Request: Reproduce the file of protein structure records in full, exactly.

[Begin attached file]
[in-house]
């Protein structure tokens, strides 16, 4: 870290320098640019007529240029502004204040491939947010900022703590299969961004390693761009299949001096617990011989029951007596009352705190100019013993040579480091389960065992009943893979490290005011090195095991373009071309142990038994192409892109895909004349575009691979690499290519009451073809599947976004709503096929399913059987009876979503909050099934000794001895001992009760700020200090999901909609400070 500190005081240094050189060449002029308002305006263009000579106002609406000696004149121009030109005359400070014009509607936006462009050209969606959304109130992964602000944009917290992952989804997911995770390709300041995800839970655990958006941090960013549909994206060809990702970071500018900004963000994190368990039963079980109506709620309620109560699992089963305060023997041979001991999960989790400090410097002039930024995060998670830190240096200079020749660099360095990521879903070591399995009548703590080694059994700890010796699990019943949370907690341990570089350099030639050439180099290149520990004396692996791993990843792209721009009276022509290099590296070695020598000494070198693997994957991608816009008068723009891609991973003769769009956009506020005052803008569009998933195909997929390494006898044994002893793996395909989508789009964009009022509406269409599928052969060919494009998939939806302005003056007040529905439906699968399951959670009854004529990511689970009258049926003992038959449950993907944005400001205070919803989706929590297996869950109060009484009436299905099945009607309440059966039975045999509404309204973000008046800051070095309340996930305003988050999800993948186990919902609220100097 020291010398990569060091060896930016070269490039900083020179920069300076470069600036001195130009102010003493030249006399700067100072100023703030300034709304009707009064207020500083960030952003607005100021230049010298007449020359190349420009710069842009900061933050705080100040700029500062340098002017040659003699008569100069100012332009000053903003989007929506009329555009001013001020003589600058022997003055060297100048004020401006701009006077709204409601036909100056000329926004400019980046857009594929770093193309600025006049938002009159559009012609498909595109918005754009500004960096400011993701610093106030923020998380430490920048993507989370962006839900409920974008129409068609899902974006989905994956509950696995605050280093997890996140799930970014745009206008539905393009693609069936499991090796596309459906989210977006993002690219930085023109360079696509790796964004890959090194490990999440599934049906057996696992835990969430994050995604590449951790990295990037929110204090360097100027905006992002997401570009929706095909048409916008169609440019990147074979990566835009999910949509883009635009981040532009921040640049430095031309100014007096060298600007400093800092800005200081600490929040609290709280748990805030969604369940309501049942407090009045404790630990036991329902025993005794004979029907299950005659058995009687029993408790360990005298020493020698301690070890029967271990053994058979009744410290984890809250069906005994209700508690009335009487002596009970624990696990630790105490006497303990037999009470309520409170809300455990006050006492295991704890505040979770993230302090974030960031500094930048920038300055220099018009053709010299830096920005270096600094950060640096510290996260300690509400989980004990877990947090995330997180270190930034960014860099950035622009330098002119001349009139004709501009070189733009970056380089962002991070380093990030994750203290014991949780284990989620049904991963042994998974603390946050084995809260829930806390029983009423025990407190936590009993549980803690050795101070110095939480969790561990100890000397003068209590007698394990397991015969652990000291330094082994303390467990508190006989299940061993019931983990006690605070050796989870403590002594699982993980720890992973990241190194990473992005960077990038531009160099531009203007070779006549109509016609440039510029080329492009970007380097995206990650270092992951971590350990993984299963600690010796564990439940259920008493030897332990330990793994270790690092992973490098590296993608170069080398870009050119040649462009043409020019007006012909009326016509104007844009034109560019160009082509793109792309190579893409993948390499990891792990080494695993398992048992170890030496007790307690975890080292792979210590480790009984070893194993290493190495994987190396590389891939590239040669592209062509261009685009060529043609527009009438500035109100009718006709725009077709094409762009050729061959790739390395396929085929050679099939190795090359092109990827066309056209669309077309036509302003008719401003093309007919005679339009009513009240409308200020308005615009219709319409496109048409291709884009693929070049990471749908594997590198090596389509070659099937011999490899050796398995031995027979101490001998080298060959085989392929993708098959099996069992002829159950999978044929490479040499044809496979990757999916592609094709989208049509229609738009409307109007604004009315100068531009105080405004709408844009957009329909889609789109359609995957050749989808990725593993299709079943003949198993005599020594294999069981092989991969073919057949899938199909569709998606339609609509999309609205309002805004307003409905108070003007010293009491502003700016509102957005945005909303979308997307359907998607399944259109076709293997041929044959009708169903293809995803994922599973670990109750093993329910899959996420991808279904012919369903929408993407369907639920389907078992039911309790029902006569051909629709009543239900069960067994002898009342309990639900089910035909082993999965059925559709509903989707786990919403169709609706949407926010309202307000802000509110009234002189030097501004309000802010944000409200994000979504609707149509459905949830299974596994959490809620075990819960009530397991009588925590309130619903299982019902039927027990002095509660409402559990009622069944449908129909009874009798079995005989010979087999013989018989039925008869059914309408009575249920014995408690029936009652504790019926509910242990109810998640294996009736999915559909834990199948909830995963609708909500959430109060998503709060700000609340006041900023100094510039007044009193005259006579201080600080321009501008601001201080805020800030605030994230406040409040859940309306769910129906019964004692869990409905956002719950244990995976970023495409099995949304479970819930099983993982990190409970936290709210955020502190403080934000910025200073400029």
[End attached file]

[in-house]
């Protein structure tokens, strides 16, 4: 870290320098640019007529240029502004204040491939947010900022703590299969961004390693761009299949001096617990011989029951007596009352705190100019013993040579480091389960065992009943893979490290005011090195095991373009071309142990038994192409892109895909004349575009691979690499290519009451073809599947976004709503096929399913059987009876979503909050099934000794001895001992009760700020200090999901909609400070 500190005081240094050189060449002029308002305006263009000579106002609406000696004149121009030109005359400070014009509607936006462009050209969606959304109130992964602000944009917290992952989804997911995770390709300041995800839970655990958006941090960013549909994206060809990702970071500018900004963000994190368990039963079980109506709620309620109560699992089963305060023997041979001991999960989790400090410097002039930024995060998670830190240096200079020749660099360095990521879903070591399995009548703590080694059994700890010796699990019943949370907690341990570089350099030639050439180099290149520990004396692996791993990843792209721009009276022509290099590296070695020598000494070198693997994957991608816009008068723009891609991973003769769009956009506020005052803008569009998933195909997929390494006898044994002893793996395909989508789009964009009022509406269409599928052969060919494009998939939806302005003056007040529905439906699968399951959670009854004529990511689970009258049926003992038959449950993907944005400001205070919803989706929590297996869950109060009484009436299905099945009607309440059966039975045999509404309204973000008046800051070095309340996930305003988050999800993948186990919902609220100097 020291010398990569060091060896930016070269490039900083020179920069300076470069600036001195130009102010003493030249006399700067100072100023703030300034709304009707009064207020500083960030952003607005100021230049010298007449020359190349420009710069842009900061933050705080100040700029500062340098002017040659003699008569100069100012332009000053903003989007929506009329555009001013001020003589600058022997003055060297100048004020401006701009006077709204409601036909100056000329926004400019980046857009594929770093193309600025006049938002009159559009012609498909595109918005754009500004960096400011993701610093106030923020998380430490920048993507989370962006839900409920974008129409068609899902974006989905994956509950696995605050280093997890996140799930970014745009206008539905393009693609069936499991090796596309459906989210977006993002690219930085023109360079696509790796964004890959090194490990999440599934049906057996696992835990969430994050995604590449951790990295990037929110204090360097100027905006992002997401570009929706095909048409916008169609440019990147074979990566835009999910949509883009635009981040532009921040640049430095031309100014007096060298600007400093800092800005200081600490929040609290709280748990805030969604369940309501049942407090009045404790630990036991329902025993005794004979029907299950005659058995009687029993408790360990005298020493020698301690070890029967271990053994058979009744410290984890809250069906005994209700508690009335009487002596009970624990696990630790105490006497303990037999009470309520409170809300455990006050006492295991704890505040979770993230302090974030960031500094930048920038300055220099018009053709010299830096920005270096600094950060640096510290996260300690509400989980004990877990947090995330997180270190930034960014860099950035622009330098002119001349009139004709501009070189733009970056380089962002991070380093990030994750203290014991949780284990989620049904991963042994998974603390946050084995809260829930806390029983009423025990407190936590009993549980803690050795101070110095939480969790561990100890000397003068209590007698394990397991015969652990000291330094082994303390467990508190006989299940061993019931983990006690605070050796989870403590002594699982993980720890992973990241190194990473992005960077990038531009160099531009203007070779006549109509016609440039510029080329492009970007380097995206990650270092992951971590350990993984299963600690010796564990439940259920008493030897332990330990793994270790690092992973490098590296993608170069080398870009050119040649462009043409020019007006012909009326016509104007844009034109560019160009082509793109792309190579893409993948390499990891792990080494695993398992048992170890030496007790307690975890080292792979210590480790009984070893194993290493190495994987190396590389891939590239040669592209062509261009685009060529043609527009009438500035109100009718006709725009077709094409762009050729061959790739390395396929085929050679099939190795090359092109990827066309056209669309077309036509302003008719401003093309007919005679339009009513009240409308200020308005615009219709319409496109048409291709884009693929070049990471749908594997590198090596389509070659099937011999490899050796398995031995027979101490001998080298060959085989392929993708098959099996069992002829159950999978044929490479040499044809496979990757999916592609094709989208049509229609738009409307109007604004009315100068531009105080405004709408844009957009329909889609789109359609995957050749989808990725593993299709079943003949198993005599020594294999069981092989991969073919057949899938199909569709998606339609609509999309609205309002805004307003409905108070003007010293009491502003700016509102957005945005909303979308997307359907998607399944259109076709293997041929044959009708169903293809995803994922599973670990109750093993329910899959996420991808279904012919369903929408993407369907639920389907078992039911309790029902006569051909629709009543239900069960067994002898009342309990639900089910035909082993999965059925559709509903989707786990919403169709609706949407926010309202307000802000509110009234002189030097501004309000802010944000409200994000979504609707149509459905949830299974596994959490809620075990819960009530397991009588925590309130619903299982019902039927027990002095509660409402559990009622069944449908129909009874009798079995005989010979087999013989018989039925008869059914309408009575249920014995408690029936009652504790019926509910242990109810998640294996009736999915559909834990199948909830995963609708909500959430109060998503709060700000609340006041900023100094510039007044009193005259006579201080600080321009501008601001201080805020800030605030994230406040409040859940309306769910129906019964004692869990409905956002719950244990995976970023495409099995949304479970819930099983993982990190409970936290709210955020502190403080934000910025200073400029």